What Changed After Akamai’s Acquisition of Linode?

Akamai Technologies is one of the world’s largest companies in content delivery network (CDN), cybersecurity, and cloud services. Akamai’s Intelligent Edge Platform is one of the world’s largest distributed computing platforms. The company operates a network of servers worldwide and rents capacity on these servers to customers who want their websites to work faster by distributing content from locations near the user. Recently, Akamai acquired Linode, further strengthening its cloud capabilities.

Analytics India Magazine reached out to Matthew Lynn, director of cloud computing, APJ, Akamai Technologies, to learn more about the company and its plans.

AIM: What challenges are organizations facing when dealing with cloud computing companies?

Lynn:: If we talk about the challenges, one would be cost, and another, locking. A lot of customers see their cloud costs explode. Recent reports have revealed that cloud costs typically grow by 30% year on year for all organizations. And, many of those organizations now realize they’re probably wasting about 25% of that spin.

They know they’re not using the cloud effectively, as well. Of course, there are opportunities to look at how one can rectify that to rein in their cloud spins, and also make sure that they’re spending their money in the right places. A part of that is really about how you make sure that you deliver the right application for the right service. Akamai is not here expecting to be another AWS or Amazon, we’re not trying to own this space. But we definitely see certain applications and use cases where we can provide a unique value, and that is very much around cost distribution.

AIM: What’s the uptime of your services?

Lynn:: The uptime is four nines (99.99%) at the moment. Linode has a really strong foundation for us to build our core cloud computing service off. They’ve got a very successful business in the SMB and the mid-market space. And really, that’s what we’ve purchased, a strong core computing capability, and really strong infrastructure as a service platform as a service type capability.

A part of our strategy includes improving the availability, compliance, and a lot of the enterprise features and functions, which enterprises demand. We have an aggressive roadmap for the next three years to execute that. So by the end of next year, we’ll expect to have a footprint in line with all of the hyper scalars, consistent with AWS, GCP, or a Zoo. So, we are pushing out that infrastructure through more core sites, a distributed layer of computing which sits on that and then also alchemizing edge computing capability which we have in the market today. We’re really investing heavily to build out three layers of computing capability, which customers can build their application framework on.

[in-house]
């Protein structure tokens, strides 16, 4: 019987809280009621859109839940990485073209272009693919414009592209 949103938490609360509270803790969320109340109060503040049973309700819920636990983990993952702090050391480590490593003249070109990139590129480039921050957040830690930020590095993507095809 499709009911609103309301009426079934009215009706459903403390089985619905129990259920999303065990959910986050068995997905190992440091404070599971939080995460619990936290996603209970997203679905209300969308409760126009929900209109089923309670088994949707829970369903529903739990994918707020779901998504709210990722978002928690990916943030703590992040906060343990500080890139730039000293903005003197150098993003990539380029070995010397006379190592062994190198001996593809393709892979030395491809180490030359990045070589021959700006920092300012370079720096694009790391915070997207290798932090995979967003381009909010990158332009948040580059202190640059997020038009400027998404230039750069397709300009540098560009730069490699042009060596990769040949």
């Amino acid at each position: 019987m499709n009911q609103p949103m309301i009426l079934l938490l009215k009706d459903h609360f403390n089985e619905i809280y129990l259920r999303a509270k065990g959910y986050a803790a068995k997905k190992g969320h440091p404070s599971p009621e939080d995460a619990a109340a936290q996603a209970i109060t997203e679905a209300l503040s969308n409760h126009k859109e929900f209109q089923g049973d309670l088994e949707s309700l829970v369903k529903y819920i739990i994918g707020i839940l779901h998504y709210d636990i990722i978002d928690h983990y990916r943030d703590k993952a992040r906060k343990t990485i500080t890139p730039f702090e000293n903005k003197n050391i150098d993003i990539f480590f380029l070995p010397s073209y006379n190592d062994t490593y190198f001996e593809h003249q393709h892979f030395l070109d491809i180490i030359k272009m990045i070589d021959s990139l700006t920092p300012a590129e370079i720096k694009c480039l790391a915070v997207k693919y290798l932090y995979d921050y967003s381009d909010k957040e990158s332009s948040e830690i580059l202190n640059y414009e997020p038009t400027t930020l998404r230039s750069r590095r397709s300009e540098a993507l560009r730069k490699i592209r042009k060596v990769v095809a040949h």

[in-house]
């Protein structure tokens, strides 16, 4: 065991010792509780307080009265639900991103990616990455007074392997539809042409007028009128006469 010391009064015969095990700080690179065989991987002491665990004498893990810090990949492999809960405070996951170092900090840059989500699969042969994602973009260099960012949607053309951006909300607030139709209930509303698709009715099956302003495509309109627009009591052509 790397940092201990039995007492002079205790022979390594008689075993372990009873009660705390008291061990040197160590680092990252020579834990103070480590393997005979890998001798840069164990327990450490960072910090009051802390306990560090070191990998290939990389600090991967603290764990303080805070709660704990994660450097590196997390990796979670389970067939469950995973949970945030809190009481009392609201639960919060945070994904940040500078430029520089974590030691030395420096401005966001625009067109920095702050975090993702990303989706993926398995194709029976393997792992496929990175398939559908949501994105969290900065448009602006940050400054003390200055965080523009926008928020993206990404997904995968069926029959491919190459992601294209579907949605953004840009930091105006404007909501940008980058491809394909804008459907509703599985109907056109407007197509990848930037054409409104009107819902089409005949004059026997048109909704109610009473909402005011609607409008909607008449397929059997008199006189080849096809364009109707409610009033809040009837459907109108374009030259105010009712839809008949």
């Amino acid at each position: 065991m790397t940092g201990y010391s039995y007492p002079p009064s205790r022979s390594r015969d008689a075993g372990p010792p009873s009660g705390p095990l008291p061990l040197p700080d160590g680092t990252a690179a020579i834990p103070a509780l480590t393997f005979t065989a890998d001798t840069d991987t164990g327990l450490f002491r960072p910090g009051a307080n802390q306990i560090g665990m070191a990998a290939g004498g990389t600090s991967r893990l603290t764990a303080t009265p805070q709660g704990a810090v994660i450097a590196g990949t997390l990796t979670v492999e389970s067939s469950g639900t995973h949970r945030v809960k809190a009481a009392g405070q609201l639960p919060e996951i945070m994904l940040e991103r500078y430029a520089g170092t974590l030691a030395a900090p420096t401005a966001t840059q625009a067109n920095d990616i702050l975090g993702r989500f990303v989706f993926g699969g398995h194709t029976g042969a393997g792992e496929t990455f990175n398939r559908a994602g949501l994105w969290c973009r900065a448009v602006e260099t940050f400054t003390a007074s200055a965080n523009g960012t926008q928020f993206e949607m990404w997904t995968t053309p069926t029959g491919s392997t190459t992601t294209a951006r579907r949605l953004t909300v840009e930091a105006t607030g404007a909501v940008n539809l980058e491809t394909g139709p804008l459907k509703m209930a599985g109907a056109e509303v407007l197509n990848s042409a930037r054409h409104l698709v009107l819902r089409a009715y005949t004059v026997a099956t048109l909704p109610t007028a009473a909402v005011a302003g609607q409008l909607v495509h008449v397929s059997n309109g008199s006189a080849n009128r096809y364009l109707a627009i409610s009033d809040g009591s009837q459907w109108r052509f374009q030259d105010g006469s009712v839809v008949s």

AIM: Don’t you think companies like Akamai have too much control over the internet?

Lynn:: Absolutely, and it’s something which I guess all governments and organizations need to be wary of. I think there is a government level to that. But, there’s also an organizational element, I guess, how much of your workflow do you want to deliver through a single platform? Is there any vendor risk in terms of having the right providers in your portfolio? So having diversity in terms of your providers and organization is important.

But that’s important from a platform perspective. From a commercial standpoint, we are very much the plumbing of the internet. We provide a platform which has the capability on it. Now, we don’t necessarily control the content going across. That’s up to our customers and enterprises, who we work with, in terms of how that is configured.

AIM: How can a content streaming company make sure that large events like FIFA streams effectively?

Lynn:: It’s all about the preparation, and not necessarily just about the delivery component. It’s everything from when a customer signs in. Do you have the scalability in your sign on engine in the first 10 minutes leading up to the match, because to be sure, there is going to be a huge ramp up with people heating your sign on page, if there’s a paywall in front of it and can that paywall stand? So you need to think about every component through that workflow and make sure that you understand where your choke points are, and ensure that you’re able to address those.

We do work with various customers deploying the World Cup, and we do have a very disciplined and long approach to preparing for those types of events. We have a global team to ensure that our network is ready. We’re engaging with customers in the right way and helping them identify those choke points and deliver the best service that they possibly can.